Assigning different stone types to the different stages of building in Dunstaffnage castle is challenging because stones from earlier parts of the castle have been re-cycled throughout its history and because there are numerous stages of building. The East Dwelling House provides a good example. The house was erected in the 13th century but is now in a ruinous state; at the north end of the dwelling the fireplace and flue were constructed from sandstone blocks recovered from Dunstaffnage Chapel. During the year 1740 sandstone dressings were re-used following the dismantling of the East window of the Chapel and the erection of the Campbell Dunstaffnage burial enclosure (RCAHMS, 1975).
In the following text only examples of building elements that probably have not been affected by re-cycling are discussed.
White to buff sandstone
Uniform white to buff sandstone is the main decorative stone used in the Curtain Walls, and probably dates from the earliest, 13th century, phase of construction. This sandstone surrounds original, unmodified arrowslits on the curtain wall (Figure 13a, b), and forms a row of quoins on an angled corner of the Curtain Wall on the SW range of the castle (Figure 13c) which date from the earliest phase of construction. The same stone has been used in the nearby Chapel, which has a similar date of construction.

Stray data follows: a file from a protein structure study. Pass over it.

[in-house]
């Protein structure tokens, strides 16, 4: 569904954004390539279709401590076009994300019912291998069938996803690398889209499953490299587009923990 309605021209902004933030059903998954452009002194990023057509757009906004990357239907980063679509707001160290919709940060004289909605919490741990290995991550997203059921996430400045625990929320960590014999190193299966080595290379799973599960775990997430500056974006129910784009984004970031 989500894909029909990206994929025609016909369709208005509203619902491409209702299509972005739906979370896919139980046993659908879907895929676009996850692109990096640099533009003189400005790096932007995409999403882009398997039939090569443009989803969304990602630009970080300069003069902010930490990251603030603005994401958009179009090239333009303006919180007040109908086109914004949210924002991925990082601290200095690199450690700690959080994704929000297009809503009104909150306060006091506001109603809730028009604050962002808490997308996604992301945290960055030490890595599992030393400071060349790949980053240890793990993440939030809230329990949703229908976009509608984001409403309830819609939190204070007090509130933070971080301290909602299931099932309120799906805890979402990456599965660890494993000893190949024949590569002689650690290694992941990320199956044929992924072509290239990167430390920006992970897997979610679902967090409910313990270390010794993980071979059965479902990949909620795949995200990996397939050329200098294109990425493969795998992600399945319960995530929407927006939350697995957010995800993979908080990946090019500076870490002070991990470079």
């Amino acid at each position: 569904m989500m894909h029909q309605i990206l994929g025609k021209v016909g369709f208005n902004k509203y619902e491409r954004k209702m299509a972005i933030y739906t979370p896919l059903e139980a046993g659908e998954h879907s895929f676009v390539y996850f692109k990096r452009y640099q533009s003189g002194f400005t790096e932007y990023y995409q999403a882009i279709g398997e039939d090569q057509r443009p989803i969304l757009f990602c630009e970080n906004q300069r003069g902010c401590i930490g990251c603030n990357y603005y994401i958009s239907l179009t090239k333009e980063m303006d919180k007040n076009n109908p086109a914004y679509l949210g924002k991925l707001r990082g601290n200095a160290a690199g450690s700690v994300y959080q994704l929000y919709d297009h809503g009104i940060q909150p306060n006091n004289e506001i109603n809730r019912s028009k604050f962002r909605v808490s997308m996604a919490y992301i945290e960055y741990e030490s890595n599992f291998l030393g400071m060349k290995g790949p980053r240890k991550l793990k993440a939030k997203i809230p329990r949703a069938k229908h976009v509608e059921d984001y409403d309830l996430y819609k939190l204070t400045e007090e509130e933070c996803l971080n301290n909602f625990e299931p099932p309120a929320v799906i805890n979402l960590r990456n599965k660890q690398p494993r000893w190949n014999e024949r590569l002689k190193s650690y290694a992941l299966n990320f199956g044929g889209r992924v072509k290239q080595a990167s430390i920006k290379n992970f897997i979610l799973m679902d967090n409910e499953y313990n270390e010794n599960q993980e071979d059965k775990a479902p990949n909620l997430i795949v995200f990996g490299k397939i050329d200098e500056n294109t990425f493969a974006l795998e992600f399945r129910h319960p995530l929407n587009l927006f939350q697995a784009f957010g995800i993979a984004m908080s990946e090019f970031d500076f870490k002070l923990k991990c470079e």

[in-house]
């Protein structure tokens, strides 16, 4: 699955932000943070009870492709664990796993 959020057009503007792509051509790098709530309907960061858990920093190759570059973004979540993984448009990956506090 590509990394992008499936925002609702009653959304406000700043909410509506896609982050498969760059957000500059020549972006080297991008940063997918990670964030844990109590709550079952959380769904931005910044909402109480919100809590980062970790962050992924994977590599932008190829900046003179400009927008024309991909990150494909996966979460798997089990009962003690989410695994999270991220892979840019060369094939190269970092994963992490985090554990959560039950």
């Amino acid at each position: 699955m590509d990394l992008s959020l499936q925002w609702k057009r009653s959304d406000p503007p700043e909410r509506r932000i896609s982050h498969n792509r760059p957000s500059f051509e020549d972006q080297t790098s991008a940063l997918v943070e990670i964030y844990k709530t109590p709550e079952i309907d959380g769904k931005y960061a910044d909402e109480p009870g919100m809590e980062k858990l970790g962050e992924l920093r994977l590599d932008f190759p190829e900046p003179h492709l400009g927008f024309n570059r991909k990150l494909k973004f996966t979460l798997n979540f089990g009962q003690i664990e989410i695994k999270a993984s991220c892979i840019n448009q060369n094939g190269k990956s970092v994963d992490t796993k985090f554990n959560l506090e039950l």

Thin sections were prepared from two detached fragments of sandstone, one from Dunstaffnage Castle and another from the Chapel (see Appendix 1). Microscope examination of these has shown that the same sandstone was used in the castle and the Chapel, and that the sandstone contains tiny fragments of carbonaceous matter (former plant matter) and iron oxide patches formed when an iron-rich carbonate mineral cement dissolved. These characteristics, and the presence of a much larger fragment of carbonaceous material in one of the sandstone blocks (Figure 13b), indicate that the sandstone is almost certainly of Carboniferous age.
The sandstone has characteristics that are broadly similar to those in BGS samples of Carboniferous sandstone from Inninmore Bay. This observation is consistent with a record in RCAHMS (1975), which states that the stone was probably sourced from Ardtornish (near Inninmore):
“Most of the 13th century dressings are formed of a rather coarse-grained stone of iron-stained buff colour… and probably deriving from the Ardtornish area”
The following statement also appears in RCAHMS (1975):
“Here and there in the early work, however, and more extensively in the later, a finer-grained stone of greenish-yellow hue is found, and this may derive from the Carsaig beds in Mull.”
A greenish-yellow sandstone was not encountered during our site visit; however, many of the arrowslits and quoins are in inaccessible locations so the possibility that the castle contains a sandstone of this description cannot be ruled out.
Light buff sandstone